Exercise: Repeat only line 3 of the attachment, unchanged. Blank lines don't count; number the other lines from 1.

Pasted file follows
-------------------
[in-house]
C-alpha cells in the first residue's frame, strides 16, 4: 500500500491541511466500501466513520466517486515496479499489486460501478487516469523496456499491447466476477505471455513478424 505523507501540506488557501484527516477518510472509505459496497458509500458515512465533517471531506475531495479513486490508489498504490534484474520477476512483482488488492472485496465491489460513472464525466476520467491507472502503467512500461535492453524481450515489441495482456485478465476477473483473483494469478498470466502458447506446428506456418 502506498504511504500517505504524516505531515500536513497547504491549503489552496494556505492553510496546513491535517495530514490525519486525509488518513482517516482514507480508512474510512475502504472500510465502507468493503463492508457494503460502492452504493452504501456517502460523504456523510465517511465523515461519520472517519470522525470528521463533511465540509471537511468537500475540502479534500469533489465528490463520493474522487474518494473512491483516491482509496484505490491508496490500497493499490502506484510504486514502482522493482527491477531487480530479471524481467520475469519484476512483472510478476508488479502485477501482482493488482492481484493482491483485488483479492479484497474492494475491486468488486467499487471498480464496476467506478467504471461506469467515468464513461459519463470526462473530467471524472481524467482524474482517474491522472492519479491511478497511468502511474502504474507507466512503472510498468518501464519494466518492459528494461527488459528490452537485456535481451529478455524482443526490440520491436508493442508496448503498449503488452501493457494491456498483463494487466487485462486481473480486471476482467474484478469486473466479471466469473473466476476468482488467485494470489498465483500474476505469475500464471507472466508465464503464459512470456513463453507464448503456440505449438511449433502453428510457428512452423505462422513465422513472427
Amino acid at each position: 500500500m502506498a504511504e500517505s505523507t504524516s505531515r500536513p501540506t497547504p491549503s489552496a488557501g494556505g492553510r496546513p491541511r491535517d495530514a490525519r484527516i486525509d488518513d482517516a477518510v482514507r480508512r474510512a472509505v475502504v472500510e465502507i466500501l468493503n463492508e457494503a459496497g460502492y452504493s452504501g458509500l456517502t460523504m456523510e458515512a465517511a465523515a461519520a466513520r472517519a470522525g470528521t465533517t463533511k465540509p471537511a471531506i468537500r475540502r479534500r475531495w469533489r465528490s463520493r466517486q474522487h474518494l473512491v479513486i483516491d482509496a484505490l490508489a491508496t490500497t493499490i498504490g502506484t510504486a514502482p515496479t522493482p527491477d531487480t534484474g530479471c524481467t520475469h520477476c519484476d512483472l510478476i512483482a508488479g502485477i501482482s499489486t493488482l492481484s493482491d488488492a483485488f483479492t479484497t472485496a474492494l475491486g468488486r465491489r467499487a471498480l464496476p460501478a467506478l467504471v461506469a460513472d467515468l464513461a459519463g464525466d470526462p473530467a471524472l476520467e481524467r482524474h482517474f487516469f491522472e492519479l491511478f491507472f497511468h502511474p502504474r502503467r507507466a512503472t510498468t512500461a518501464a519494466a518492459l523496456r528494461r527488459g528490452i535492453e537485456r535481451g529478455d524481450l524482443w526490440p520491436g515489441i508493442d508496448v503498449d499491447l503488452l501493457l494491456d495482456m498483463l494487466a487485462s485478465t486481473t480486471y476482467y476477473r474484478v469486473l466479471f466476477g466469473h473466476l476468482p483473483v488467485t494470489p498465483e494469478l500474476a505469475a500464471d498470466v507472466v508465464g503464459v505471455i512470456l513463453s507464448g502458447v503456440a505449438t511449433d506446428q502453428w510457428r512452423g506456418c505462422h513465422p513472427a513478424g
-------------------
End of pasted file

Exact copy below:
Amino acid at each position: 500500500m502506498a504511504e500517505s505523507t504524516s505531515r500536513p501540506t497547504p491549503s489552496a488557501g494556505g492553510r496546513p491541511r491535517d495530514a490525519r484527516i486525509d488518513d482517516a477518510v482514507r480508512r474510512a472509505v475502504v472500510e465502507i466500501l468493503n463492508e457494503a459496497g460502492y452504493s452504501g458509500l456517502t460523504m456523510e458515512a465517511a465523515a461519520a466513520r472517519a470522525g470528521t465533517t463533511k465540509p471537511a471531506i468537500r475540502r479534500r475531495w469533489r465528490s463520493r466517486q474522487h474518494l473512491v479513486i483516491d482509496a484505490l490508489a491508496t490500497t493499490i498504490g502506484t510504486a514502482p515496479t522493482p527491477d531487480t534484474g530479471c524481467t520475469h520477476c519484476d512483472l510478476i512483482a508488479g502485477i501482482s499489486t493488482l492481484s493482491d488488492a483485488f483479492t479484497t472485496a474492494l475491486g468488486r465491489r467499487a471498480l464496476p460501478a467506478l467504471v461506469a460513472d467515468l464513461a459519463g464525466d470526462p473530467a471524472l476520467e481524467r482524474h482517474f487516469f491522472e492519479l491511478f491507472f497511468h502511474p502504474r502503467r507507466a512503472t510498468t512500461a518501464a519494466a518492459l523496456r528494461r527488459g528490452i535492453e537485456r535481451g529478455d524481450l524482443w526490440p520491436g515489441i508493442d508496448v503498449d499491447l503488452l501493457l494491456d495482456m498483463l494487466a487485462s485478465t486481473t480486471y476482467y476477473r474484478v469486473l466479471f466476477g466469473h473466476l476468482p483473483v488467485t494470489p498465483e494469478l500474476a505469475a500464471d498470466v507472466v508465464g503464459v505471455i512470456l513463453s507464448g502458447v503456440a505449438t511449433d506446428q502453428w510457428r512452423g506456418c505462422h513465422p513472427a513478424g